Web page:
Ni No Kuni was one of my favorite games of 2010. It merged a beautifully rendered Studio Ghibli world with standard role-playing mechanics to create a huge story about childhood and loss.
At E3, publisher Bandai Namco is preparing a sequel for launch on Nov. 10. Ni No Kuni 2: Revenant Kingdom’s protagonist is a young king named Evan ousted from his position by his subjects. He was perceived as “too nice” for the job. He joins a middle-aged leader from the real world (transported to the fantasy realm like the protagonist in the last game) on a quest to find himself and become more of a true leader.
I visited the Bandai Namco booth earlier today, and enjoyed a brief chat with series creator Akihiro Hino, who is also the co-founder of the game’s developer Level-5. Here’s a transcript of our conversation, which was conducted via a translator.
What’s the biggest difference between this game, and the original?
Akihiro Hino: There’s a lot of changes but I think the biggest one is a shift in perspective. In the first game a lot of the perspective was from the point of view of a child whereas now we are looking at it from a more adult perspective.
In the first game we witnessed the child leave his mother and grow. In the second there is a similar transition, a coming of age. Our protagonist starts as a young adult who has no leadership skills or experience in a position of a leader. He must learn. There are a lot of trials, questioning, prodding and poking at his qualities of leadership.
You’ve made some major changes to the combat in this game too.
The biggest change in the fighting system is the transition from inputting a command and watching it play out to a system in which all the commands are executed in real time.
This opens up possibilities. Supporting characters and spirits called Higgledies add strategic elements that play out in parallel. This is something much closer to real-time action.
What role do the character sidekicks play?
In the previous Ni No Kuni the supporting characters were two young kids and one adult but I wanted to balance that spectrum with more variety, different kinds of adults, men and women.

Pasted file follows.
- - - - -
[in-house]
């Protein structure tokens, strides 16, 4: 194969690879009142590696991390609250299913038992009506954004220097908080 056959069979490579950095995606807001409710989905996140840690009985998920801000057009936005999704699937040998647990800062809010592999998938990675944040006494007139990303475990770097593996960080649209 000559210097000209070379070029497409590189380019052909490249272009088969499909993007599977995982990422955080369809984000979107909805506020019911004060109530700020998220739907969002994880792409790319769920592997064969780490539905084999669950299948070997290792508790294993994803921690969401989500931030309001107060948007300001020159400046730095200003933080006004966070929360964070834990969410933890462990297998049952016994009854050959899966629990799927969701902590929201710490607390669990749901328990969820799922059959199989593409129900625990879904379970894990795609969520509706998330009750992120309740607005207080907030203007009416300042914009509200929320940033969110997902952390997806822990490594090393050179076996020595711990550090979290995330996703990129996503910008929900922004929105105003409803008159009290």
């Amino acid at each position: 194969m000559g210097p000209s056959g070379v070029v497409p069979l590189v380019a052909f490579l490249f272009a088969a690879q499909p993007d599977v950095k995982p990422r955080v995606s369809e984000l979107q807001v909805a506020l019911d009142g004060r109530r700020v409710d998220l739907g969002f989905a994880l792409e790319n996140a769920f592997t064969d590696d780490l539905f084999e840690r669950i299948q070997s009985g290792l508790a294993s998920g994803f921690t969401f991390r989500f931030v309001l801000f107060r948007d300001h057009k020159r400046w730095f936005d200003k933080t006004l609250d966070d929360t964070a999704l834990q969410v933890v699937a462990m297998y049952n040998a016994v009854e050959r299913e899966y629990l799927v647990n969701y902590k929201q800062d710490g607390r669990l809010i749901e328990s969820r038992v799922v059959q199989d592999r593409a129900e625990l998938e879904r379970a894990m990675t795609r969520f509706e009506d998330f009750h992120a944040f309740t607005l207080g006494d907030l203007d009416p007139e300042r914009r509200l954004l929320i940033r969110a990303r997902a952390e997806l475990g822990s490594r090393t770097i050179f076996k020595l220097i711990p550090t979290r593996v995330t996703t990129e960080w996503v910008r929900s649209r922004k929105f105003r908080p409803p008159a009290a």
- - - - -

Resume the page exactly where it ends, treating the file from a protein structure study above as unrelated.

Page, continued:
So there are a lot of relationships and points of emotional contact that people can relate to and feel injected into the story.
Ni No Kuni 2
Humor was a big part of the original. How about this time? And how do you create humor for a diverse, international audience?
In the first game Drippy played a big role of being the comic relief, a sidekick who was always there to bounce jokes off. There are similar characters in Ni No Kuni 2. What really gives these characters the source of their humor is their strength as characters.
The more you can pack and condense into the uniqueness of these characters the more you have to work with, regardless of what culture it’s being localized into. So there are lots of opportunities for jokes.
What is unique about this fantasy world?
Somewhere in the back of everyone’s mind they can project a fantasy which they can compare and contrast to their own reality. People like to think about these worlds where there are a whole different set of rules.
But the fact that the world of Ni No Kuni is connected to a real world really differentiates it from a lot of other fantasy game, I feel.
How can you increase the popularity of these games, especially outside Japan?
We brought a lot of unique qualities to the original game, including Joe Hisaishi’s musical scores. Also, the former Studio Ghibli staff that created a new and visually striking world. Its uniqueness leaves a very strong impression
Do you think your vision for this entire universe has changed since the first game came out, or has it remained the same?
I’d like to think there’s no influence or effect over time but the act and process of developing something new is, by nature, about tapping into myself. I think I’ve definitely drawn from myself and my own experiences for Ni No Kuni 2.
Source: Polygon – Full